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Latitude: 51.5056 / 51°30'20"N
Longitude: -0.2671 / 0°16'1"W
OS Eastings: 520365
OS Northings: 179944
OS Grid: TQ203799
Mapcode National: GBR 8R.WWH
Mapcode Global: VHGQX.BF44
Entry Name: Berrymead Priory
Listing Date: 27 July 1973
Source: Historic England
Source ID: 1189469
English Heritage Legacy ID: 201034
Location: Ealing, London, W3
Electoral Ward/Division: South Acton
Built-Up Area: Ealing
Traditional County: Middlesex
Lieutenancy Area (Ceremonial County): Greater London
Church of England Parish: St Mary Acton
Church of England Diocese: London
TQ 2079 6/9 27.7.73
Castellated Gothic building dating mainly from 1802-4, but incorporating an earlier
house. Probably by T Burnell, pupil of Sir Robert Taylor (Colvin).
Additions of about 1850, and later alterations. Asymetrical. Stuccoed. Hipped
slate roofs. Large block facing east has 2 storeys plus cellars and attics.
Castellated parapets. Cornice sections of string course. Four windows with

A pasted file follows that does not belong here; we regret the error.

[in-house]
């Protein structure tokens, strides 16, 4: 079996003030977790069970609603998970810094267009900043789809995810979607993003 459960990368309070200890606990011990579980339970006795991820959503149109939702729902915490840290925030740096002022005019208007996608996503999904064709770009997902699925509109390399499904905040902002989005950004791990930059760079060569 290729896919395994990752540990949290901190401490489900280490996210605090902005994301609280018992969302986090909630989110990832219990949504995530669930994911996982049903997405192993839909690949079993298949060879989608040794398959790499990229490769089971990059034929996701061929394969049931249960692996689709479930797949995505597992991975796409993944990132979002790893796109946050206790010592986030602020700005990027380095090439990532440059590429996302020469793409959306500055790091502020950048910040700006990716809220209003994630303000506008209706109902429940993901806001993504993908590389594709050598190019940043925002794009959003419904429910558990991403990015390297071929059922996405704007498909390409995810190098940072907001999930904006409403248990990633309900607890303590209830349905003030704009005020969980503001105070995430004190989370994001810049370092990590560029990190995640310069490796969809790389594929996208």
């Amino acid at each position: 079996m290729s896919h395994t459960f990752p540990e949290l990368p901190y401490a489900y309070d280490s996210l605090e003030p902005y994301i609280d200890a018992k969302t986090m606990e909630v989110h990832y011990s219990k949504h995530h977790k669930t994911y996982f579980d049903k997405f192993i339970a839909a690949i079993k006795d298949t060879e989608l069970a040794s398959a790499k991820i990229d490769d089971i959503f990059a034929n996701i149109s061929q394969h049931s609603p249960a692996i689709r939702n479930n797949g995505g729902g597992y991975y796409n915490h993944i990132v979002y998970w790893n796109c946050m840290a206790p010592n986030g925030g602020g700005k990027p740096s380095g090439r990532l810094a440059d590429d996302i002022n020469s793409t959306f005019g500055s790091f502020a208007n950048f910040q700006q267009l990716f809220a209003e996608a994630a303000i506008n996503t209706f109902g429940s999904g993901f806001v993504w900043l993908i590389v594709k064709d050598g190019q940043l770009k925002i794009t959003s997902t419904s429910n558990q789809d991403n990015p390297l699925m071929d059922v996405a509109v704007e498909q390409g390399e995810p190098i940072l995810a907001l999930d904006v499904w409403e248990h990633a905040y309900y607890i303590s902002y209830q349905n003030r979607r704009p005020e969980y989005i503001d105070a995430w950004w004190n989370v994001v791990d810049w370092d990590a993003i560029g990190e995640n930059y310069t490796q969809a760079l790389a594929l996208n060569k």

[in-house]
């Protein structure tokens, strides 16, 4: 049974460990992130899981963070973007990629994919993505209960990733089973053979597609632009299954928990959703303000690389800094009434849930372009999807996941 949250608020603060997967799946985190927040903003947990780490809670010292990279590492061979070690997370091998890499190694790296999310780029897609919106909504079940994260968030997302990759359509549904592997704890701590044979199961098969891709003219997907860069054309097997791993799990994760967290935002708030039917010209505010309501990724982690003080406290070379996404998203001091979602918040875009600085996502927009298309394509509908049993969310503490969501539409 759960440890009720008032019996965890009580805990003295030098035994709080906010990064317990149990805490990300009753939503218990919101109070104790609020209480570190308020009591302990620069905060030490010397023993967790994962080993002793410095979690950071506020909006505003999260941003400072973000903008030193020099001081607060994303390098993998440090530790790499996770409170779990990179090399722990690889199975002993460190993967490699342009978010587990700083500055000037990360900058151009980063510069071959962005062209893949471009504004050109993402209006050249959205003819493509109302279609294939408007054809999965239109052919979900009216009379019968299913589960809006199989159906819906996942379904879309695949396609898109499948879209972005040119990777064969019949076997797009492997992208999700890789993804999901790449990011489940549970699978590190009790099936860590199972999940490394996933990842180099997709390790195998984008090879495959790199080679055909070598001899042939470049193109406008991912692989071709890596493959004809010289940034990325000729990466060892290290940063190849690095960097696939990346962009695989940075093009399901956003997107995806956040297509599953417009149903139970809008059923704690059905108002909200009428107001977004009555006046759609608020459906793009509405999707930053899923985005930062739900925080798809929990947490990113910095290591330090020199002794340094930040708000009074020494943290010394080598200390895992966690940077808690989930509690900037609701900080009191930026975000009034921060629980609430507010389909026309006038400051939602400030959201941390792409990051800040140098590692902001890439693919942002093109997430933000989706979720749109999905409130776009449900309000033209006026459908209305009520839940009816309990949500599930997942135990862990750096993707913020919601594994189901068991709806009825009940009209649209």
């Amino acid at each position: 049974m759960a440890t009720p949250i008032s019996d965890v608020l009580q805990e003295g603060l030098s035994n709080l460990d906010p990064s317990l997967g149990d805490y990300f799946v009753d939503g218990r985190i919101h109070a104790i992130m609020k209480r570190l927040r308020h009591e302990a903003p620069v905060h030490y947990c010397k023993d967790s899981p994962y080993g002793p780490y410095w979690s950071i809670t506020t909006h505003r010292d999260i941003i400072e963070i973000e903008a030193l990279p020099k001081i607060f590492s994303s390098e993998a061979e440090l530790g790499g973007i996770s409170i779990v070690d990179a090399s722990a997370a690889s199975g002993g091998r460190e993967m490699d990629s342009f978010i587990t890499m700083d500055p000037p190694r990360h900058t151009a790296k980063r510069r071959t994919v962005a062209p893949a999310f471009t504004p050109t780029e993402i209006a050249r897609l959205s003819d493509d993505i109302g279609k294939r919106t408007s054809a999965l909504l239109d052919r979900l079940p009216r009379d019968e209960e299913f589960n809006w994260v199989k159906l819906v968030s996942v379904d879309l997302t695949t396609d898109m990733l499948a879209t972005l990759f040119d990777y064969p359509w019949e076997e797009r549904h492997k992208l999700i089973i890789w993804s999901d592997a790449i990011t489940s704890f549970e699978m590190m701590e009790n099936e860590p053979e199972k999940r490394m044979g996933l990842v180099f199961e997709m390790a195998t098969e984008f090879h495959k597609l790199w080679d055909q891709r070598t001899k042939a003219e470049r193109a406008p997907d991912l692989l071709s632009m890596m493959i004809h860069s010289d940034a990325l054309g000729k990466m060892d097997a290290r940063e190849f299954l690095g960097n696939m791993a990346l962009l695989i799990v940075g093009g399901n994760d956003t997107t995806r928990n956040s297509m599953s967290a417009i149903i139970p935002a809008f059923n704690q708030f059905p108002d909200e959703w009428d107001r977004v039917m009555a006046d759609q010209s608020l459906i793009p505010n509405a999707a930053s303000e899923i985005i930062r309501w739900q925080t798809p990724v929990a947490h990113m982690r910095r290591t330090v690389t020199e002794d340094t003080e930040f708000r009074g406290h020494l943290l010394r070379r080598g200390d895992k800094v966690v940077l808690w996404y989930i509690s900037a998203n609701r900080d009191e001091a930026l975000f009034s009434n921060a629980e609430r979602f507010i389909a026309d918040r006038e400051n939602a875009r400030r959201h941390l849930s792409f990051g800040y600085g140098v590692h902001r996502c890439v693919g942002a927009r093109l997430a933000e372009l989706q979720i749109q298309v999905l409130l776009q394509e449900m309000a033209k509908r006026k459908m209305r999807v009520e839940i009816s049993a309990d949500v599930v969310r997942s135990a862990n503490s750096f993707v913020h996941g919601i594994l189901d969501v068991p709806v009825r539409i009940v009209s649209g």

mullions and transoms, rectangular dripmoulds. Main entrance in lower extension
coming forward from north side of the large block.
Polygonal angle turrets with panelled sides above parapet level, plain lancets
below. Moulded cornice band over 4-centred archway with hoodmould and panelled
double wooden doors. One storey plus basement range to right on north side.
Large polygonal stair-turret to north-west corner with open quatrefoils above
parapet level and pyramidal roof with lucarnes. Three large buttresses,
stair turret with chimney stack, rise through crenellated parapet. Cornice
band. Three large pointed openings with Y-tracery and quatrefoils (now blocked).
Sill band. Four centred arches to basement openings. Some similar details
to rear elevations.
In early C18, the house belonged to the first Duke of Kingston, who was often
visited here by George II.
Lady Mary Wortley Montague (duughter of the first duke) afterwards lived here,
and Lord Lytton, the novelist, also occupied the house for some time.
Listing NGR: TQ2036579944
This text is from the original listing, and may not necessarily reflect the current setting of the building.
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